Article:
Effective treatment of cancer remains one of the biggest medical challenges in the world, due to the large diversity in the spectrum of mutations in individual cancer patients.
To tackle this problem, cancer research will need to be performed at a larger scale than is realistic in a single institute or research centre. By combining minds, resources and data, cancer centres of excellence across Europe are coming together to increase and drive translational and clinical cancer research, which will eventually benefit all cancer patients across the world.
Cancer Core Europe, announced today at the ESMO (European Society of Molecular Oncology) conference in Madrid, is a collaboration of Gustave Roussy Cancer Campus Grand Paris, Cambridge Cancer Centre, Karolinska Institutet – KI, Netherlands Cancer Institute – NKI, Vall d’Hebron Institute of Oncology – VHIO, and the German Cancer Research Center – DKFZ and its National Center for Tumor Diseases – NCT.
Professor Carlos Caldas, from the Department of Oncology and CRUK Cambridge Institute, has played a leading role in establishing the new collaboration. Cancer is a strategic initiative within the University, and with around 150 research group leaders and 100 clinicians currently undertaking basic, translational or clinical cancer research, Cambridge has substantial expertise to offer the consortium.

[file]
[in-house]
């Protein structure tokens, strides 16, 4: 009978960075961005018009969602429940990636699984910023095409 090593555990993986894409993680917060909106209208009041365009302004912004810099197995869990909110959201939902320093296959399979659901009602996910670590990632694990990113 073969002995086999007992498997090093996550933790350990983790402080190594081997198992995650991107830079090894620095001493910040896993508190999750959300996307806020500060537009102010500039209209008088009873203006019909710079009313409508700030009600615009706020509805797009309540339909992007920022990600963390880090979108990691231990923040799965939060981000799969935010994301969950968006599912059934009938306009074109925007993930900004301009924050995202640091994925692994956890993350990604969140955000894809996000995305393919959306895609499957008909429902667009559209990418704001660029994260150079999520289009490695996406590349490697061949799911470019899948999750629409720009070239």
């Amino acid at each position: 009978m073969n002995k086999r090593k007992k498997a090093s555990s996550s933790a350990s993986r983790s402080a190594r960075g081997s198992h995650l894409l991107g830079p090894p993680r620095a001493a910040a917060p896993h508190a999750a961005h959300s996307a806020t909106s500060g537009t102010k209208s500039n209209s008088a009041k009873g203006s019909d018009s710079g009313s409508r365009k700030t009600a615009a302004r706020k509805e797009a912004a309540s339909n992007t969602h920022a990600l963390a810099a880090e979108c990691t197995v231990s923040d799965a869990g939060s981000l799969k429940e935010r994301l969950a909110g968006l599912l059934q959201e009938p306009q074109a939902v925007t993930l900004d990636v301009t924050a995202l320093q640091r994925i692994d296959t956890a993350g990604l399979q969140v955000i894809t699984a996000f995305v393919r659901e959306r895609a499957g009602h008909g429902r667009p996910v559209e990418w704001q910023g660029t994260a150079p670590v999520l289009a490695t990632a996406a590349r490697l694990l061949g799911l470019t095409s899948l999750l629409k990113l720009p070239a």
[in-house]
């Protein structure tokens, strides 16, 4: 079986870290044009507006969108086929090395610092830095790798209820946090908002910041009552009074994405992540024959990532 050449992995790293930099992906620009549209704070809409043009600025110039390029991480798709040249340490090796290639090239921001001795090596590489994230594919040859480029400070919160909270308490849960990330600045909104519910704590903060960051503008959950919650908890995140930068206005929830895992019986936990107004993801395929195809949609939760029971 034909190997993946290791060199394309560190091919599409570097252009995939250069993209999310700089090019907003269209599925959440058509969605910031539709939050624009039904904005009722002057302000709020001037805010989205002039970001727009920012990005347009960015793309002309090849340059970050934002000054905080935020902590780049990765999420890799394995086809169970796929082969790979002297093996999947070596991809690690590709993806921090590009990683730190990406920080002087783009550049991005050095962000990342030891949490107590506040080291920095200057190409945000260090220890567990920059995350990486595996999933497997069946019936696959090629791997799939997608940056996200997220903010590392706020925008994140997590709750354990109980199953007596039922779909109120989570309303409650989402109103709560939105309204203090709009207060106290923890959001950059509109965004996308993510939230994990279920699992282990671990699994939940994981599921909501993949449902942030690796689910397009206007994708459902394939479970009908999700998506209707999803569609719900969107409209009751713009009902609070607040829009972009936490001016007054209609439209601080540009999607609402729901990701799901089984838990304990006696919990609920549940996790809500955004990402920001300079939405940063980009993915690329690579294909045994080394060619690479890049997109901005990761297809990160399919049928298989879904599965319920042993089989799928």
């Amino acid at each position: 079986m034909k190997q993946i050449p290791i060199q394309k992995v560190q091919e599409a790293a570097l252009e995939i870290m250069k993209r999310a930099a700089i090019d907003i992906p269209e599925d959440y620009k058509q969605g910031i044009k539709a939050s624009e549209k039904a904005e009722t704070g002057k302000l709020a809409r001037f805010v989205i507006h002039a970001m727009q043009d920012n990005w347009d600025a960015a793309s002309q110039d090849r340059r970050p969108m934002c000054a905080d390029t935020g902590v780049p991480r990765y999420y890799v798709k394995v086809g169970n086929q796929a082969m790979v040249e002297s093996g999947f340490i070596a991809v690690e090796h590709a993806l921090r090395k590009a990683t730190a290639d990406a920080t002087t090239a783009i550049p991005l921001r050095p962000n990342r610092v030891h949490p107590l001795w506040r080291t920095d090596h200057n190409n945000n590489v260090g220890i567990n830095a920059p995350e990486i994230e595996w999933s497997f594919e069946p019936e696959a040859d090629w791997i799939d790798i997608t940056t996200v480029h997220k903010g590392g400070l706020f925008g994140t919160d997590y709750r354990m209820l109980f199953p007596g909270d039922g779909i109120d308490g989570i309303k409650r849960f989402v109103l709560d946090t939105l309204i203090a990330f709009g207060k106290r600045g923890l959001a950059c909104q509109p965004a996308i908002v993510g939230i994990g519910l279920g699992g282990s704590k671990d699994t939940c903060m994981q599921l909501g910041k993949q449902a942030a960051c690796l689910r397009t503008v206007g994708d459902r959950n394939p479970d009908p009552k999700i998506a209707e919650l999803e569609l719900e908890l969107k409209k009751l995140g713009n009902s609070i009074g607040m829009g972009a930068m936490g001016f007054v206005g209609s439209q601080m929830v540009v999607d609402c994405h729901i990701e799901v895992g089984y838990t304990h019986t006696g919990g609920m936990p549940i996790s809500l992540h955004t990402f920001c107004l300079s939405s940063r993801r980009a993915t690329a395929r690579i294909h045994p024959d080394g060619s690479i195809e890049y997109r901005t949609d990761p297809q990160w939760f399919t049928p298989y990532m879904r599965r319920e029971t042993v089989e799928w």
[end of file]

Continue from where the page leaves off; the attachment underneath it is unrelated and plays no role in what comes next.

"This initiative brings together outstanding cancer centres across Europe in a visionary way. Our understanding of cancer is increasing faster than ever before, and over the next decade or so I believe that this will lead to a revolution in how physicians treat patients. This network will lead that revolution." Dr Patrick Maxwell, Regius Professor of Physic and Head of the School of Clinical Medicine, University of Cambridge.
Cancer Core Europe is a unique partnership that has huge potential to improve patient outcomes by sharing molecular diagnostic data, developing innovative clinical trials, and integrating patient data using electronic records from the 60,000 new cancer patients diagnosed annually across the six centres.
By working together the consortium partners will be able to establish compatible infrastructures for conducting joint clinical trials, to apply for joint funding through European mechanisms and to be a significant partner for the pharma and biotech industry.
“The development of Cancer Core Europe is exciting. The understanding of the science that drives cancer growth is leading to rapid and significant changes in how we need to approach the diagnosis, monitoring and treatment of patients with cancer. If we are to be successful in bringing revolutionary new treatment regimens to patients quickly it will require this kind of collaboration across cancer centres. AZ Oncology looks forward to also collaborating with Cancer Core Europe to help deliver this revolutionary vision." Susan Galbraith, Head of Oncology, Astra Zeneca.